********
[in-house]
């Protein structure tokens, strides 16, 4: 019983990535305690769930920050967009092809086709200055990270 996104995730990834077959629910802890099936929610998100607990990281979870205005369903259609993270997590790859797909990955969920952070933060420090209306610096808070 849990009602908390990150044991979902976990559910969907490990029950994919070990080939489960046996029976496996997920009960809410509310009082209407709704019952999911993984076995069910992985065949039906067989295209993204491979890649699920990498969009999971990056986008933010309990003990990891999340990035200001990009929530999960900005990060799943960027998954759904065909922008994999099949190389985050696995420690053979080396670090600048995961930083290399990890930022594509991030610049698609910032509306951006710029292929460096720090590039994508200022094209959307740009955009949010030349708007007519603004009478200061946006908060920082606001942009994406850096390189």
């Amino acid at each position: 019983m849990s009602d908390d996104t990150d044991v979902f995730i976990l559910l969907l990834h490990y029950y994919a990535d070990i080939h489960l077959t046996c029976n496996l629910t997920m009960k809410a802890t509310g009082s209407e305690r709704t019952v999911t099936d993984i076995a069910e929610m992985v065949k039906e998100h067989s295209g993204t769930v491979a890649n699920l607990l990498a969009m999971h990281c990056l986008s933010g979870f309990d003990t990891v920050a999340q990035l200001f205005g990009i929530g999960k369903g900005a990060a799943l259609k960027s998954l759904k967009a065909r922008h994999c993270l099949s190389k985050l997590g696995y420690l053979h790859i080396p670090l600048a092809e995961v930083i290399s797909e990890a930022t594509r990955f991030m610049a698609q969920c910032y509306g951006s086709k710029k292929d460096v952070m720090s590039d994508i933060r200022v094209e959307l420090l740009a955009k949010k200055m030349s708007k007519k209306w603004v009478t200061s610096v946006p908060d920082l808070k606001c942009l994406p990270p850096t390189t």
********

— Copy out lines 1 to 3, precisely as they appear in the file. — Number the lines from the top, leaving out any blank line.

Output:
[in-house]
């Protein structure tokens, strides 16, 4: 019983990535305690769930920050967009092809086709200055990270 996104995730990834077959629910802890099936929610998100607990990281979870205005369903259609993270997590790859797909990955969920952070933060420090209306610096808070 849990009602908390990150044991979902976990559910969907490990029950994919070990080939489960046996029976496996997920009960809410509310009082209407709704019952999911993984076995069910992985065949039906067989295209993204491979890649699920990498969009999971990056986008933010309990003990990891999340990035200001990009929530999960900005990060799943960027998954759904065909922008994999099949190389985050696995420690053979080396670090600048995961930083290399990890930022594509991030610049698609910032509306951006710029292929460096720090590039994508200022094209959307740009955009949010030349708007007519603004009478200061946006908060920082606001942009994406850096390189």
């Amino acid at each position: 019983m849990s009602d908390d996104t990150d044991v979902f995730i976990l559910l969907l990834h490990y029950y994919a990535d070990i080939h489960l077959t046996c029976n496996l629910t997920m009960k809410a802890t509310g009082s209407e305690r709704t019952v999911t099936d993984i076995a069910e929610m992985v065949k039906e998100h067989s295209g993204t769930v491979a890649n699920l607990l990498a969009m999971h990281c990056l986008s933010g979870f309990d003990t990891v920050a999340q990035l200001f205005g990009i929530g999960k369903g900005a990060a799943l259609k960027s998954l759904k967009a065909r922008h994999c993270l099949s190389k985050l997590g696995y420690l053979h790859i080396p670090l600048a092809e995961v930083i290399s797909e990890a930022t594509r990955f991030m610049a698609q969920c910032y509306g951006s086709k710029k292929d460096v952070m720090s590039d994508i933060r200022v094209e959307l420090l740009a955009k949010k200055m030349s708007k007519k209306w603004v009478t200061s610096v946006p908060d920082l808070k606001c942009l994406p990270p850096t390189t």